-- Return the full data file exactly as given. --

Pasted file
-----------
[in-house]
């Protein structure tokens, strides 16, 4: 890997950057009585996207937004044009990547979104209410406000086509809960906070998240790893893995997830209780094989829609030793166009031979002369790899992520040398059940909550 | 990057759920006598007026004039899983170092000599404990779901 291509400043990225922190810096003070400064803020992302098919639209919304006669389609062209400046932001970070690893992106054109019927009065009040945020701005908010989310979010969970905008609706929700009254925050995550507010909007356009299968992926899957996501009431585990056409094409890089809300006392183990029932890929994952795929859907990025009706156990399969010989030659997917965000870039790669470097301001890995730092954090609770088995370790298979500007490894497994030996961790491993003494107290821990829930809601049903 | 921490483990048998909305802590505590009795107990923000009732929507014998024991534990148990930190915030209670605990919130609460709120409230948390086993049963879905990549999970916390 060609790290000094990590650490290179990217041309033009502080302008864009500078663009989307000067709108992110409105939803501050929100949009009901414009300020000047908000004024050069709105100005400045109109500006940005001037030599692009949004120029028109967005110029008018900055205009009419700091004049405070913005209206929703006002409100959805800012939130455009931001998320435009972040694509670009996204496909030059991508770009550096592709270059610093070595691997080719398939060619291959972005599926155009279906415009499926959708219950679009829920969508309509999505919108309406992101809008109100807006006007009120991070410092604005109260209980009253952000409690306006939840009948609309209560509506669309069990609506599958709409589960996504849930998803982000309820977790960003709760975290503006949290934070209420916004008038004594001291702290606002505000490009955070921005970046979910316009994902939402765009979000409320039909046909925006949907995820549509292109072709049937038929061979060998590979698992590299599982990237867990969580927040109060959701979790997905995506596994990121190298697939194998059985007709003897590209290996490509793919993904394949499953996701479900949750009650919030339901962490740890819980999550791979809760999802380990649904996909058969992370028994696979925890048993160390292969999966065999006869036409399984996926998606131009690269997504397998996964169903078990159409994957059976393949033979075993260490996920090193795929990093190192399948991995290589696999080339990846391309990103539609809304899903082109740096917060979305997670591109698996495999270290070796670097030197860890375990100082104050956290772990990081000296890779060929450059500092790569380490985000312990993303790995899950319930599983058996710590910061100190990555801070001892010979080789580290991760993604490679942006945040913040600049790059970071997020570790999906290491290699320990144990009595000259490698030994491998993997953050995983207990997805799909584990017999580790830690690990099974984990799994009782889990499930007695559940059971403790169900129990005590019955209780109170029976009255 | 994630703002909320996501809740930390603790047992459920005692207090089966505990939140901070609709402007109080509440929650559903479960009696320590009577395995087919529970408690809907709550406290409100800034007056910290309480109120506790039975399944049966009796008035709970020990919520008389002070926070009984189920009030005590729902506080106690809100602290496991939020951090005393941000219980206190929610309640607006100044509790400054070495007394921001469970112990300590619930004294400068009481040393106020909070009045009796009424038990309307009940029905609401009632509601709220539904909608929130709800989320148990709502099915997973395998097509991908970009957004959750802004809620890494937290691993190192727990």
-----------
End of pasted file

[in-house]
């Protein structure tokens, strides 16, 4: 890997950057009585996207937004044009990547979104209410406000086509809960906070998240790893893995997830209780094989829609030793166009031979002369790899992520040398059940909550 | 990057759920006598007026004039899983170092000599404990779901 291509400043990225922190810096003070400064803020992302098919639209919304006669389609062209400046932001970070690893992106054109019927009065009040945020701005908010989310979010969970905008609706929700009254925050995550507010909007356009299968992926899957996501009431585990056409094409890089809300006392183990029932890929994952795929859907990025009706156990399969010989030659997917965000870039790669470097301001890995730092954090609770088995370790298979500007490894497994030996961790491993003494107290821990829930809601049903 | 921490483990048998909305802590505590009795107990923000009732929507014998024991534990148990930190915030209670605990919130609460709120409230948390086993049963879905990549999970916390 060609790290000094990590650490290179990217041309033009502080302008864009500078663009989307000067709108992110409105939803501050929100949009009901414009300020000047908000004024050069709105100005400045109109500006940005001037030599692009949004120029028109967005110029008018900055205009009419700091004049405070913005209206929703006002409100959805800012939130455009931001998320435009972040694509670009996204496909030059991508770009550096592709270059610093070595691997080719398939060619291959972005599926155009279906415009499926959708219950679009829920969508309509999505919108309406992101809008109100807006006007009120991070410092604005109260209980009253952000409690306006939840009948609309209560509506669309069990609506599958709409589960996504849930998803982000309820977790960003709760975290503006949290934070209420916004008038004594001291702290606002505000490009955070921005970046979910316009994902939402765009979000409320039909046909925006949907995820549509292109072709049937038929061979060998590979698992590299599982990237867990969580927040109060959701979790997905995506596994990121190298697939194998059985007709003897590209290996490509793919993904394949499953996701479900949750009650919030339901962490740890819980999550791979809760999802380990649904996909058969992370028994696979925890048993160390292969999966065999006869036409399984996926998606131009690269997504397998996964169903078990159409994957059976393949033979075993260490996920090193795929990093190192399948991995290589696999080339990846391309990103539609809304899903082109740096917060979305997670591109698996495999270290070796670097030197860890375990100082104050956290772990990081000296890779060929450059500092790569380490985000312990993303790995899950319930599983058996710590910061100190990555801070001892010979080789580290991760993604490679942006945040913040600049790059970071997020570790999906290491290699320990144990009595000259490698030994491998993997953050995983207990997805799909584990017999580790830690690990099974984990799994009782889990499930007695559940059971403790169900129990005590019955209780109170029976009255 | 994630703002909320996501809740930390603790047992459920005692207090089966505990939140901070609709402007109080509440929650559903479960009696320590009577395995087919529970408690809907709550406290409100800034007056910290309480109120506790039975399944049966009796008035709970020990919520008389002070926070009984189920009030005590729902506080106690809100602290496991939020951090005393941000219980206190929610309640607006100044509790400054070495007394921001469970112990300590619930004294400068009481040393106020909070009045009796009424038990309307009940029905609401009632509601709220539904909608929130709800989320148990709502099915997973395998097509991908970009957004959750802004809620890494937290691993190192727990």